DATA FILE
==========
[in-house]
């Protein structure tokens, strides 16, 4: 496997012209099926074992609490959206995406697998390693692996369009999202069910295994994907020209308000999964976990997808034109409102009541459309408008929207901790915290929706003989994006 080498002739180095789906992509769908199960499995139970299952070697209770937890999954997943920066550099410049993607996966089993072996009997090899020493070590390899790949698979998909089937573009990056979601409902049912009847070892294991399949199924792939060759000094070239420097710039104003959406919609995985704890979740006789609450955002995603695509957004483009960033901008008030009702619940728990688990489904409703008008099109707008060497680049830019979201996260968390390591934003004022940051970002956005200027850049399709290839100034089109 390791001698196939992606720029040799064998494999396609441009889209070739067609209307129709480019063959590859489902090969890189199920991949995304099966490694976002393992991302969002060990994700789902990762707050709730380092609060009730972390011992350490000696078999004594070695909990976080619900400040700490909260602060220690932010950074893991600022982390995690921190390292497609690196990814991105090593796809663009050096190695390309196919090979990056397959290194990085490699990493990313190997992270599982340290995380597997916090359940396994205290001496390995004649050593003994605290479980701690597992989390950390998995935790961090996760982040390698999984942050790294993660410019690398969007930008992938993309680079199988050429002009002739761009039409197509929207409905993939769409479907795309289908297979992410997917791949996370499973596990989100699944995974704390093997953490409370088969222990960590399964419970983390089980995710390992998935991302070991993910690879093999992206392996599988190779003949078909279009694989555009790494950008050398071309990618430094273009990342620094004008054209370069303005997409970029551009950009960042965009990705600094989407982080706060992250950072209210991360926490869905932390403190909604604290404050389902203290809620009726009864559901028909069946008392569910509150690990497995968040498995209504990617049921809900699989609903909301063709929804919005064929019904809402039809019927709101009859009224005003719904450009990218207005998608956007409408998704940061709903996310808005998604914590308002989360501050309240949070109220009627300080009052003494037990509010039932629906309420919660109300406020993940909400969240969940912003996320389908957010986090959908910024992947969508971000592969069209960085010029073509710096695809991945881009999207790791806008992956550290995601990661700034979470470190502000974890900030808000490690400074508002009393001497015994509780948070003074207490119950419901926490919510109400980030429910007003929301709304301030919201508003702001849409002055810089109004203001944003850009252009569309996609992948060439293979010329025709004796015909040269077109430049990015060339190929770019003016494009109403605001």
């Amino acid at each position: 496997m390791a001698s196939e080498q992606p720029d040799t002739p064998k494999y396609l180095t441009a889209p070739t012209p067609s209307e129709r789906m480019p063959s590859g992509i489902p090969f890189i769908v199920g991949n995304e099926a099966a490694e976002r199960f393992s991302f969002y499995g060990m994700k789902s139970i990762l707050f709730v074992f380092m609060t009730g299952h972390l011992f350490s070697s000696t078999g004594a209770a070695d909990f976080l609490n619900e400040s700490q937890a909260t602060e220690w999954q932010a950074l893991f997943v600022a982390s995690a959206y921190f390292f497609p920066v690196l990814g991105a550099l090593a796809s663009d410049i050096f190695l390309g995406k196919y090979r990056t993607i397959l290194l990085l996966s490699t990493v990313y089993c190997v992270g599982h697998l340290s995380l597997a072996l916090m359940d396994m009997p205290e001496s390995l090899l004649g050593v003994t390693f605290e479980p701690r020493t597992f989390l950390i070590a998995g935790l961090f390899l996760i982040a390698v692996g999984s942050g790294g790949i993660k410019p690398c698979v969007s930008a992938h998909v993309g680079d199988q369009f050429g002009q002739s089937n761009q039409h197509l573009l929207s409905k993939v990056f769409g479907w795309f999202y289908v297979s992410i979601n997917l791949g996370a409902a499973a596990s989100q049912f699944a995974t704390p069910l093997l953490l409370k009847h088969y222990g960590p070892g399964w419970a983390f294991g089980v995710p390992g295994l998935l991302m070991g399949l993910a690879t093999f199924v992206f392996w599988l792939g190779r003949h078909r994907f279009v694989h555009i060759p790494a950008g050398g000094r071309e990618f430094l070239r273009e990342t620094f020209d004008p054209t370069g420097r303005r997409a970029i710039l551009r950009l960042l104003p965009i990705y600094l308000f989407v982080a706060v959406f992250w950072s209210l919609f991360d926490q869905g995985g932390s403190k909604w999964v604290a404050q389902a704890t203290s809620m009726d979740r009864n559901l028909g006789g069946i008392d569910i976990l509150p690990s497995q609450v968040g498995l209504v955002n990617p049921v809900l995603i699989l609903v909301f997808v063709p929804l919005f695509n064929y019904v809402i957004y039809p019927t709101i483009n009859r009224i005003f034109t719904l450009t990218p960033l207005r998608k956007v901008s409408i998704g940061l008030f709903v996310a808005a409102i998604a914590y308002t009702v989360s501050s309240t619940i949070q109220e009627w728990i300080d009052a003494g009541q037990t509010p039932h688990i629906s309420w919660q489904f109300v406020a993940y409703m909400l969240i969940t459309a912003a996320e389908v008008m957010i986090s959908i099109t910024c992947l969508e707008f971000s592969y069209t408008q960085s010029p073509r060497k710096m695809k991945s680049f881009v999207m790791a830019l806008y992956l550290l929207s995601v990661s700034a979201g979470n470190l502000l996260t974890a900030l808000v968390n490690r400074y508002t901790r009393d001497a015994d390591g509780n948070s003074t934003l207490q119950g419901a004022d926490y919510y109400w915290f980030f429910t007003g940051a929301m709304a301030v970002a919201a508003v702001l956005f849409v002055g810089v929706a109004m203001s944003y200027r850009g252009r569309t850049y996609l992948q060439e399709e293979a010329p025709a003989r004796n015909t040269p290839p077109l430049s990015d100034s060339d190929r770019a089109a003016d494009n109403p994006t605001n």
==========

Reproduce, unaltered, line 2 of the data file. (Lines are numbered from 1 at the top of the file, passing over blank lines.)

């Protein structure tokens, strides 16, 4: 496997012209099926074992609490959206995406697998390693692996369009999202069910295994994907020209308000999964976990997808034109409102009541459309408008929207901790915290929706003989994006 080498002739180095789906992509769908199960499995139970299952070697209770937890999954997943920066550099410049993607996966089993072996009997090899020493070590390899790949698979998909089937573009990056979601409902049912009847070892294991399949199924792939060759000094070239420097710039104003959406919609995985704890979740006789609450955002995603695509957004483009960033901008008030009702619940728990688990489904409703008008099109707008060497680049830019979201996260968390390591934003004022940051970002956005200027850049399709290839100034089109 390791001698196939992606720029040799064998494999396609441009889209070739067609209307129709480019063959590859489902090969890189199920991949995304099966490694976002393992991302969002060990994700789902990762707050709730380092609060009730972390011992350490000696078999004594070695909990976080619900400040700490909260602060220690932010950074893991600022982390995690921190390292497609690196990814991105090593796809663009050096190695390309196919090979990056397959290194990085490699990493990313190997992270599982340290995380597997916090359940396994205290001496390995004649050593003994605290479980701690597992989390950390998995935790961090996760982040390698999984942050790294993660410019690398969007930008992938993309680079199988050429002009002739761009039409197509929207409905993939769409479907795309289908297979992410997917791949996370499973596990989100699944995974704390093997953490409370088969222990960590399964419970983390089980995710390992998935991302070991993910690879093999992206392996599988190779003949078909279009694989555009790494950008050398071309990618430094273009990342620094004008054209370069303005997409970029551009950009960042965009990705600094989407982080706060992250950072209210991360926490869905932390403190909604604290404050389902203290809620009726009864559901028909069946008392569910509150690990497995968040498995209504990617049921809900699989609903909301063709929804919005064929019904809402039809019927709101009859009224005003719904450009990218207005998608956007409408998704940061709903996310808005998604914590308002989360501050309240949070109220009627300080009052003494037990509010039932629906309420919660109300406020993940909400969240969940912003996320389908957010986090959908910024992947969508971000592969069209960085010029073509710096695809991945881009999207790791806008992956550290995601990661700034979470470190502000974890900030808000490690400074508002009393001497015994509780948070003074207490119950419901926490919510109400980030429910007003929301709304301030919201508003702001849409002055810089109004203001944003850009252009569309996609992948060439293979010329025709004796015909040269077109430049990015060339190929770019003016494009109403605001």